Friday, May 10, 2013

Elijah Wood is a Maniac (2012)

Most people who have know me for a while, know that I hate remakes.  In fact i think I have started a few movie reviews with that same line. I have even said that there is never a reason to remake a movie. I have really been rethinking that belief a lot lately, especially after watching the remake of Maniac with Elijah Wood. Of course if you remake every film ever made over and over, eventually you are going to stumble and make a good film. The old hundred monkeys typing Shakespeare thing. I still think there are far too many original projects out there that never see the light for Hollywood to be remaking so many films.  Maybe if Hollywood were to concentrate on taking bad or so-so movies and making them better, better acting, better filming quality, better directing instead of just cashing in on the popularity of good films, I would feel better about remakes.  I think the Maniac remake fits into the former category.

OK at the risk of angering fans everywhere, I was never all that crazy about the original Maniac. I didn't hate the original, come on how can you hate a movie with Caroline Munro in it and featuring special effects from the master Tom Savini?  I just was never a huge fan. So, at least in my eyes, this would be a film that could be redone. Which it was. With Elijah Wood as a serial killer.

The film got a lot of buzz for casting Elijah against type, and a lot of people wondered if he could pull it off. A lot of those people apparently forgot about his chilling turn in Sin City as the cannibal Kevin. Frank from Maniac is an entirely different monster than Kevin, and this plays more to Elijah's strengths. While Kevin was a silent vicious killing machine, Frank is a deeply disturbed and almost timid character most of the time. Much more akin to Frodo Baggins than a psycho killer.  But Frank can be vicious and when the switch flips, Elijah doesn't disappoint.

Visually the film is a real treat for someone who grew up in the late 70s and 80s. The movie is dark, not just in theme, but visually and atmospherically. Watching the opening took me back to those late nights watching sleazy crime dramas on HBO with the lights out. Back to the first time I watched the original.  Once again I got that feeling of watching something I shouldn't be watching.The sound too was reminiscent of those forbidden films that seemed so taboo in my early teen years.

Maniac is filmed mostly in a first person/ POV style. I wasn't sure how I would like this as it first seemed way to close the the shaky cam, found footage film that is the flavor of the month.  However watching the film (mostly) through the eyes of a killer is a new and disturbing prospective.  Although the film does abandon the POV in a few key scenes, mostly we only see Elijah Woods character when he is reflected off a mirror, or other reflective surface.  While changing perspectives may seem corny or  even sloppy, in Maniac it is done skillfully, and adds a dizzying intensity to those scenes.  I know there will be some complaints that the POV style with feed the voyeuristic urges of some.  That it might be too close to the real thing.  While that might be a danger, art is dangerous, and this is horror. Horror should be disturbing, it should be horror.

While the overall gore factor of Maniac isn't that high, it doesn't skimp from the bloodiness of the murders. The killers motive here isn't to disembowel people but to kill them, or at least mutilate them in a certain way.  Some die fast, some die slow, but the camera doesn't turn away to spare us.  I don't want to give away any spoilers for those who haven't seen it, or the original, but the killing is secondary to his trophy taking. Part of Frank's twisted psyche doesn't even realize he is killing them.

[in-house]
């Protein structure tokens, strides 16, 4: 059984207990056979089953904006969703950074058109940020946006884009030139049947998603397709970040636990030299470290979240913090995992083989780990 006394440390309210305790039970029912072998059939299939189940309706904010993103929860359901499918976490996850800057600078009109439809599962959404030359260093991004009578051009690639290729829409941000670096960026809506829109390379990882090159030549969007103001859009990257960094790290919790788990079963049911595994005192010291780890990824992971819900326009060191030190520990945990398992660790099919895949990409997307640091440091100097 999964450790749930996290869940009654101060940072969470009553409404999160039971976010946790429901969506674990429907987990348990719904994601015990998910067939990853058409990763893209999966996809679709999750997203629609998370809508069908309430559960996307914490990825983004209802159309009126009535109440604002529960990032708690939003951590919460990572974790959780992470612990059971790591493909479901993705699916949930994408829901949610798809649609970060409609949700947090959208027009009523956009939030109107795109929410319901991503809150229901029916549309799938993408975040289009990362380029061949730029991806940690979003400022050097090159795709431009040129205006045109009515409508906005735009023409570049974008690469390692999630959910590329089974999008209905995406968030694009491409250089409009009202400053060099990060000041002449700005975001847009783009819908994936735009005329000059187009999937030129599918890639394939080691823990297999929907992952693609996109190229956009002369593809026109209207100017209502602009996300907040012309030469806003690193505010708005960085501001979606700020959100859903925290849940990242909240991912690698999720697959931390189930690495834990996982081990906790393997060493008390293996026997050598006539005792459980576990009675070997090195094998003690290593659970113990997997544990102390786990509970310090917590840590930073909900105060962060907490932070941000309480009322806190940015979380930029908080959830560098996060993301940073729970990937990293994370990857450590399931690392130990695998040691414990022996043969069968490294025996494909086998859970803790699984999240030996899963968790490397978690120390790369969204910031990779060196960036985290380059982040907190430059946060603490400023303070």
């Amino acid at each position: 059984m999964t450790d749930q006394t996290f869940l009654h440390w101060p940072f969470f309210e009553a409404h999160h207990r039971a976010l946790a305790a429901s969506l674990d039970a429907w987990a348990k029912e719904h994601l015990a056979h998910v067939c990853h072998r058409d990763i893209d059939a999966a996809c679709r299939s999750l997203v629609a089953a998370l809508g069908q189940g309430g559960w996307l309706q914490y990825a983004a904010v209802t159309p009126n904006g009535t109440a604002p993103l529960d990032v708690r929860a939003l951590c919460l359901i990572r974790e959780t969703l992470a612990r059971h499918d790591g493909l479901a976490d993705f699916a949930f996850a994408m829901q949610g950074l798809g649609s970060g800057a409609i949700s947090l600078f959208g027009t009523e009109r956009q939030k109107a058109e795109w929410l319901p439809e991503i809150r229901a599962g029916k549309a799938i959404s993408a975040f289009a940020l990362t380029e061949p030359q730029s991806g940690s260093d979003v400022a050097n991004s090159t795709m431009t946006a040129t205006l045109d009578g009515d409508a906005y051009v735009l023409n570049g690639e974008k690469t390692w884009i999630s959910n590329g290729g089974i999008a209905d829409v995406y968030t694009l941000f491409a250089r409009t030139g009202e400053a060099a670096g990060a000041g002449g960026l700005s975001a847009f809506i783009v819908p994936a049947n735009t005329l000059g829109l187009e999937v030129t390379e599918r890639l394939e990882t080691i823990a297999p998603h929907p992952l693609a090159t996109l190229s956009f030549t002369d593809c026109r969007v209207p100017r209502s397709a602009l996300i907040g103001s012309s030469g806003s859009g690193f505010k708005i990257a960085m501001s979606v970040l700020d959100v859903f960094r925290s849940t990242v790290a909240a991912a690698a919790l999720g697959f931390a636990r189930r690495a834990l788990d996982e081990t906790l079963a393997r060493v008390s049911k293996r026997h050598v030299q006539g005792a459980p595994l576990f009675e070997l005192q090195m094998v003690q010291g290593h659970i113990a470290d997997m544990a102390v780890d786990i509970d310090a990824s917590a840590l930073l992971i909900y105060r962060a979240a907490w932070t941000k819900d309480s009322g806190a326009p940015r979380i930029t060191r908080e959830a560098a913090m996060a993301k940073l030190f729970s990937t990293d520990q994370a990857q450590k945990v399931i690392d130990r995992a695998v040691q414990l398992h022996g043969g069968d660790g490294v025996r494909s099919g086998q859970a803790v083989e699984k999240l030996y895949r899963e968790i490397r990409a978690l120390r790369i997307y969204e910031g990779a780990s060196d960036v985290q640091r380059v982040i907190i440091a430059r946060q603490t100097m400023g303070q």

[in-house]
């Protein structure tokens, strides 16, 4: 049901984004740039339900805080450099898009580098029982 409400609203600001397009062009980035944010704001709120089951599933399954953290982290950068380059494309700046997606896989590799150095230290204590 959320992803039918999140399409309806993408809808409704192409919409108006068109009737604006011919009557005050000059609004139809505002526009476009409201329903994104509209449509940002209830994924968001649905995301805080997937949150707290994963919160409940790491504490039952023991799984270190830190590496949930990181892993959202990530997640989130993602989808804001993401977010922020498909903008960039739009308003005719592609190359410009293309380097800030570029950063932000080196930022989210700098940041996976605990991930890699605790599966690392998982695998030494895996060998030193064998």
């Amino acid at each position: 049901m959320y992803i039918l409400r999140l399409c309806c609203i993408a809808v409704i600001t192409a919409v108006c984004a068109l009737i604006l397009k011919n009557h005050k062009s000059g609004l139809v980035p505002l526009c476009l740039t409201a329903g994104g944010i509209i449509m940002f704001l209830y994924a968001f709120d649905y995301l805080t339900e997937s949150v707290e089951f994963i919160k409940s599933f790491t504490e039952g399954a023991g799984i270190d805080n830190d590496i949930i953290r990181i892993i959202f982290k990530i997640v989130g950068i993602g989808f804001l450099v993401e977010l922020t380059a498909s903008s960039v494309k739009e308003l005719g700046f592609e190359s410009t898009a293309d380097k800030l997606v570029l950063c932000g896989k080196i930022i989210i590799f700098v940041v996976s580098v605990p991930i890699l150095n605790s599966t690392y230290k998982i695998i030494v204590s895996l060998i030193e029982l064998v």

The film manages to pay homage to at least two horror films that I noticed.  I'm not going to spoil this, but one is guaranteed to make you laugh, the other may send a chill down your spine. As for laughing, even though this is a dark film, there are a few laughs.  It never, in my view crosses over into a comedy, but there are moments of humor, some darker than others.

The ending of Maniac, like the original leaves you unsure of what is happening and possibly doubting everything you have seen.  It's a brilliant but confusing ending that will leave some in awe, and some confused.  I'm kind of in the middle of that scale.

The only real complaint I have is the lack of cameos from the original Maniac.  Come on you couldn't find a spot for a quick scene with Caroline Munro.  And what about the man himself, the man who should be the governor, Tom Savini?  Would the original film have the cult following that it does today if not for the involvement of Savini?  I really doubt it.

For the ratings, there is very little strong profanity that I remember. Not saying it's all clean talk but there wasn't enough over the top profanity (IE Devil's Rejects or Boondock Saints) to register.  There
is a couple of scenes of nudity, but nothing extreme , and some light sex scenes. The ratings kicker here will be the violence, most, but not all, directed at women.  Most of these scenes are fairly realistic, and disturbing and I can see Maniac having a hard time getting an "R" rating for theatrical release.

So my verdict? This film is awesome with no reservations. Eljah Wood gives another performance of a lifetime.  Find a way to see Maniac, if it's showing at a convention or festival near you, GO. Pass up on karaoke or the VIP party and see Maniac instead.  Hopefully it will get a release soon on DVD at least, if so it's a buy. It's the film that has softened me on remakes more than any other.  Whether you are a fan of the original Maniac or not, if you love horror, you need to see this film.

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